At the time of the High Court ruling, Ms B had spent a year in a hospital intensive care unit. Approximately seven months before the ruling, at a time when Ms B had been willing to consider the treatment alternative of rehabilitation, no bed was available in a rehabilitation facility. Some of Ms B’s testimony pertained to the question of whether she could give informed consent to turn off her ventilator without having first experienced life in the community.

When asked about her views on rehabilitation, Ms B at one point stated:

My view is that it offers me no real opportunity to recover physically, that, in actual fact, it will be more teaching me to live with my disability and to make use of the technologies available and that sort of thing, working with the carers. But, actually, I will not recover in any way. That is not acceptable to me.1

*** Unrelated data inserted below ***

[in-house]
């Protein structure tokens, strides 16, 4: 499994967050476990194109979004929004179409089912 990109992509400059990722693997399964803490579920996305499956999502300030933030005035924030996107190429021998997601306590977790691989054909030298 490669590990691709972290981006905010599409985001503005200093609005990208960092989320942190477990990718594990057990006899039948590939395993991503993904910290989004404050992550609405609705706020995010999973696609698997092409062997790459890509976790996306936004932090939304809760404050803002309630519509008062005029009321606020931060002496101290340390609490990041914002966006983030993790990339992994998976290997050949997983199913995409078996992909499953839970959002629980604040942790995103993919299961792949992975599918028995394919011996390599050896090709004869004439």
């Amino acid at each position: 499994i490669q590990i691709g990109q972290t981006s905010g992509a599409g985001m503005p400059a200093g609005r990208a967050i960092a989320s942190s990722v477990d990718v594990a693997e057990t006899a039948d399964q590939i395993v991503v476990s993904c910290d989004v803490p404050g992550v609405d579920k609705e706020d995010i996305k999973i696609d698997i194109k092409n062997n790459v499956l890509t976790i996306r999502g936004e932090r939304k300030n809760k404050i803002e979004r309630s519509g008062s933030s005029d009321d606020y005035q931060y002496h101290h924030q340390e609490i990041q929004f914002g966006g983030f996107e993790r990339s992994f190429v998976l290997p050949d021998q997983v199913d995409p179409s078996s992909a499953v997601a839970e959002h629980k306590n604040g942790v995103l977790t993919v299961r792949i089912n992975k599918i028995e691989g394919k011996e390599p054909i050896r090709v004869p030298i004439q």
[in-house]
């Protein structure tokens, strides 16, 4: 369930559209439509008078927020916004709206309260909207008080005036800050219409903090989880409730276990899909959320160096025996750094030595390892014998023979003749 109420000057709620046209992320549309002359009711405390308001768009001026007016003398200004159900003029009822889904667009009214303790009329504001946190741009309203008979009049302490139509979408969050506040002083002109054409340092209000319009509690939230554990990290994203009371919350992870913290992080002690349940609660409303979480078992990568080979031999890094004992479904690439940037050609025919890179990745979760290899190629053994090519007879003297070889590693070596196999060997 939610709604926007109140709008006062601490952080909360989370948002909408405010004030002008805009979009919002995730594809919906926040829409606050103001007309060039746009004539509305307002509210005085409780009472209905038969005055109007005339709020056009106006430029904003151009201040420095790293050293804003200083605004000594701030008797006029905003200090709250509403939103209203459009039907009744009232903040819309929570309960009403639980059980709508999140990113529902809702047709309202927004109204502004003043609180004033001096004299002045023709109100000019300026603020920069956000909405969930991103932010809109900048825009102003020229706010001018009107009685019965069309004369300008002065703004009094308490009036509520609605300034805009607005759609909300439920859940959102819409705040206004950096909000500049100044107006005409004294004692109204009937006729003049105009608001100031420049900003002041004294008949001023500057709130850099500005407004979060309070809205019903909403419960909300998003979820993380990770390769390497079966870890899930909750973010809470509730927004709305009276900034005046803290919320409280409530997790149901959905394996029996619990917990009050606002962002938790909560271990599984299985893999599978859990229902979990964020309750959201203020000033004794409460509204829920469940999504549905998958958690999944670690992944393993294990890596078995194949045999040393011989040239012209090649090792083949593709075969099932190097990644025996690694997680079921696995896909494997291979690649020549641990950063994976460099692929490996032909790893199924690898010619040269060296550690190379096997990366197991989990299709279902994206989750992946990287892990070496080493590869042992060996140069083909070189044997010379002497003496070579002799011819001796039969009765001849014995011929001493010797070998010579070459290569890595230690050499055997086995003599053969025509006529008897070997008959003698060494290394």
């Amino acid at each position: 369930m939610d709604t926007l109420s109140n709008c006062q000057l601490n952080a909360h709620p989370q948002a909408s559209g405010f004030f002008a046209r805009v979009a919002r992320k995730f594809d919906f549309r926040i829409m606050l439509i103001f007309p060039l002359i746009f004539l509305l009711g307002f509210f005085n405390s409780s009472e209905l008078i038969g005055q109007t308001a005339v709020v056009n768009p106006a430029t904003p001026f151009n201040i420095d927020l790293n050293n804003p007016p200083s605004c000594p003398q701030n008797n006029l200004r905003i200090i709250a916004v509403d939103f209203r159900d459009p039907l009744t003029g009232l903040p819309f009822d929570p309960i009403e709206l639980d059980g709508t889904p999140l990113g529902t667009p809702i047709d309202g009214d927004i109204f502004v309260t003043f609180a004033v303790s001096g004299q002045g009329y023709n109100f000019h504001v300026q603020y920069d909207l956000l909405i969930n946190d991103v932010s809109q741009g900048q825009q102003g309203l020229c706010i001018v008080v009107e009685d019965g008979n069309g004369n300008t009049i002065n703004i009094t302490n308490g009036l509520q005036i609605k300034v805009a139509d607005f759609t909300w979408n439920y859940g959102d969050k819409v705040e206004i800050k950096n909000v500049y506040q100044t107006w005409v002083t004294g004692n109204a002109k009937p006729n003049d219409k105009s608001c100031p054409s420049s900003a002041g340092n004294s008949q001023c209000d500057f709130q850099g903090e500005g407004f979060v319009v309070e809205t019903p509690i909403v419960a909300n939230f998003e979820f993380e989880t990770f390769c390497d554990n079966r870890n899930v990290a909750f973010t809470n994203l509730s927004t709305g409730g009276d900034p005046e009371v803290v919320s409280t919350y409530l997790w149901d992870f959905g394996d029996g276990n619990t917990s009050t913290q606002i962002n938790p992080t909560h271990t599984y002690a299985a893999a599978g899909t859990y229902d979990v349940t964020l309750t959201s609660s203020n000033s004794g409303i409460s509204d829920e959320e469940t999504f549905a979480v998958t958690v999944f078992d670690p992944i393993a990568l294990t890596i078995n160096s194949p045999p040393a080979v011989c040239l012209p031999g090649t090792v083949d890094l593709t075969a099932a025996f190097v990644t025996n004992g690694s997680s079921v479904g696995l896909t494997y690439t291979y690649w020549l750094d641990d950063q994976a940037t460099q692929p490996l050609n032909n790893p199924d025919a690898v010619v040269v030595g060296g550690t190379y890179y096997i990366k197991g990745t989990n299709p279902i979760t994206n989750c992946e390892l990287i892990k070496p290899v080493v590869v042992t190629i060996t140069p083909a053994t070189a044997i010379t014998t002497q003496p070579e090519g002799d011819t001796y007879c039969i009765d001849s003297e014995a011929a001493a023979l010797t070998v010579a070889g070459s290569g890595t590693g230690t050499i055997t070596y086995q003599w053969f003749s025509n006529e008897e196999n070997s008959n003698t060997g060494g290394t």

Questions concerning two brief experiences outside the ICU during the year are excerpted below:

Q. You have been able to get out, rarely, but you have been able to get out. Once I think you went, did you, to visit your home? A. No, once I went out the back and just sat outside for 10 minutes. On another occasion I had a ride through the consultants’ car park and round the hospital. Q. That is as far as you have been? A. I was out for about 20 minutes, half an hour, yes. Q. That is when you had the use of the portable ventilator, was it? A. That is right, yes. . . . Part of that rehabilitation programme included being seated in a chair and being taken out of the building on ventilator support. It was supposed to show me what was possible. Q. Do you think it succeeded in showing you what was possible? A. Oh yes. Q. Even within such a very short space of time? A. Obviously not. It is not the same as if I was in rehab and went out every day, but it got me outside, yes, and I saw the world from a wheelchair and I saw how people looked at me, yes.1